Cyberbullying Continues to Challenge Educators

Cyberbullying Continues to Challenge Educators

Administrators need to take concrete steps to address this behavior.

Sara, a high school student, logs in to her Facebook account only to be confronted with cruel and nasty remarks posted by classmates. She feels angry, humiliated, and afraid that everyone at school will see such postings. Sara has become the target of cyberbullying, and ensuing incidences occur. Consequently, her grades begin to drop, she becomes preoccupied with correspondences on Facebook, and she experiences intense anxiety about attending school.

Conduits for Cyberbullying

Unfortunately, stories like Sara's are not that uncommon. Given the exceedingly high number of school-aged youth actively participating in online social networking sites, one cannot ignore the often deleterious and at times tragic effects associated with this social phenomenon. Cyberbullying is defined as bullying through instant messaging, e-mail, a chat room, or cell phone messaging. The 2006 National Crime Prevention Council Cyberbullying Research Report found that of the 824 middle and high school students surveyed, some 43 percent reported being a victim of cyberbullying within the past 12 months. Additionally, 81 percent believed that fellow peers engaged in cyberbullying as a means of "joking around."

Cyberbullies do not have to be strong or fast; they just need access to a cell phone or computer and a desire to terrorize. Anyone can be a cyberbully, and such persons usually have few worries about having face-to-face confrontation with their victims. In fact, the anonymity of cyberbullying may cause students who normally would not bully in the tradition physical ways to engage in the behavior in the digital realm.

Cyberbullying is not just normal teenage behavior that must be accepted in 2010. The consequences may be depression, poor self-image, academic difficulties, and even suicide. Therefore, it is very important for adults to be aware of the behavior and take efforts to reduce it. Numerous victims of cyberbullying have committed suicide. Several of those cases were covered extensively by the national media.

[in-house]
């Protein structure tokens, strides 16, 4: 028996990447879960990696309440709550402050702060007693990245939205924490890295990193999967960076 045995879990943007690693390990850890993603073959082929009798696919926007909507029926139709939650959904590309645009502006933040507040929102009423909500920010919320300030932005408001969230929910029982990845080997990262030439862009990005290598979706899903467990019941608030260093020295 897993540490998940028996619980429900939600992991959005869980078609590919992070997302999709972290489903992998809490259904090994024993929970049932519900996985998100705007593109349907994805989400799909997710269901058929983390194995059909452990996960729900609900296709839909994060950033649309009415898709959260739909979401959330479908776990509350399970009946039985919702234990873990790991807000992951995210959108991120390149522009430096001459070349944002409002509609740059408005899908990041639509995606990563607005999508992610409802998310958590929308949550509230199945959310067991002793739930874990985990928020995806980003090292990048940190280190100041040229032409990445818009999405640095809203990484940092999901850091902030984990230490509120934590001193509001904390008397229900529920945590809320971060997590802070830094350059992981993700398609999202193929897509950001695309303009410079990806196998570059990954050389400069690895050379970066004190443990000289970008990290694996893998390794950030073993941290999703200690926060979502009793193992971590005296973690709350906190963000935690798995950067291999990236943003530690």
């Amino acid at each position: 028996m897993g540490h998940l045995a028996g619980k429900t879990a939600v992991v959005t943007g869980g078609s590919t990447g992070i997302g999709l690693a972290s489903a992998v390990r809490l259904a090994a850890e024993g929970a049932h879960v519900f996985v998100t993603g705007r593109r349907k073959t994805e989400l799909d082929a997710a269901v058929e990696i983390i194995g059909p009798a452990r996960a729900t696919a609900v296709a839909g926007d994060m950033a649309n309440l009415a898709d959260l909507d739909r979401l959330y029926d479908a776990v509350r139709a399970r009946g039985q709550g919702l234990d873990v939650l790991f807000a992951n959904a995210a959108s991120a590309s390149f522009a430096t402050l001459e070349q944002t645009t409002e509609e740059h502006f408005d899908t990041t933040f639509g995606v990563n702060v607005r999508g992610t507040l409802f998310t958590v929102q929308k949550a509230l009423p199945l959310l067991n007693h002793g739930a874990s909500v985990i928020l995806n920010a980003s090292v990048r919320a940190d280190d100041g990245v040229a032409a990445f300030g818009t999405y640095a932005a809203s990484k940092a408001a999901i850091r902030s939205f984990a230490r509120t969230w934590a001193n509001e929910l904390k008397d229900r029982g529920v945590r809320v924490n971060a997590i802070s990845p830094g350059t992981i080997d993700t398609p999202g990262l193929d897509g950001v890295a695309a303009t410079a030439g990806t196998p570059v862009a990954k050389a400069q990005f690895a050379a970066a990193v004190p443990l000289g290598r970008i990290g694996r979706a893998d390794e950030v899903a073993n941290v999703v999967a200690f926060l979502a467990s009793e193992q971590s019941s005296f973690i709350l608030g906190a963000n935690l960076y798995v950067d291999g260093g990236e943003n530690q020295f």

School systems typically adopt a zero- tolerance policy regarding school violence; however, they haven't consistently applied this to out-of-school behavior. What transpires in the virtual world greatly affects school climate; therefore, there exists a need to broaden the scope of school violence to include student interaction on social networking sites as well as with cell phone messaging. Court cases have concluded that school officials are within their legal rights to intervene when off-campus cyberbullying substantially disrupts the educational environment. Educators are strongly encouraged to implement the following steps:

  1. Clearly define cyberbullying and its consequences in the school handbook, and review it with students and parents.
  2. Provide training to all school staff and parents about cyberbullying. Parents need to be educated about the potential dangers of the Internet and text messaging, and encouraged to discuss appropriate cyberbehavior with their child and to supervise and monitor their communications. Parents need to remind their children that cybercommunications are a privilege and not a right, and that violations of appropriate cyberbehavior will result in the loss of privileges.
  3. Encourage students not to forward cyberbullying messages but instead to support the victim. Each victim needs to be encouraged to print out the offending messages and to give a copy to a parent or school staff member so that appropriate actions can be taken.
  4. Develop a school violence and antibullying contract or pledge that applies to both in-school behaviors as well as outside, and have students and parents both read and sign it.
  5. Restrict students' use of cell phones and other electronic devices while at school. Establish specific guidelines when such use is appropriate and acceptable.

Scott Poland is a faculty member at Nova Southeastern University (NSU) and a past president of the National Association of SchoolPsychologists. Michael Pusateri, a doctoral

student in clinical psychology at NSU, contributed to this article.


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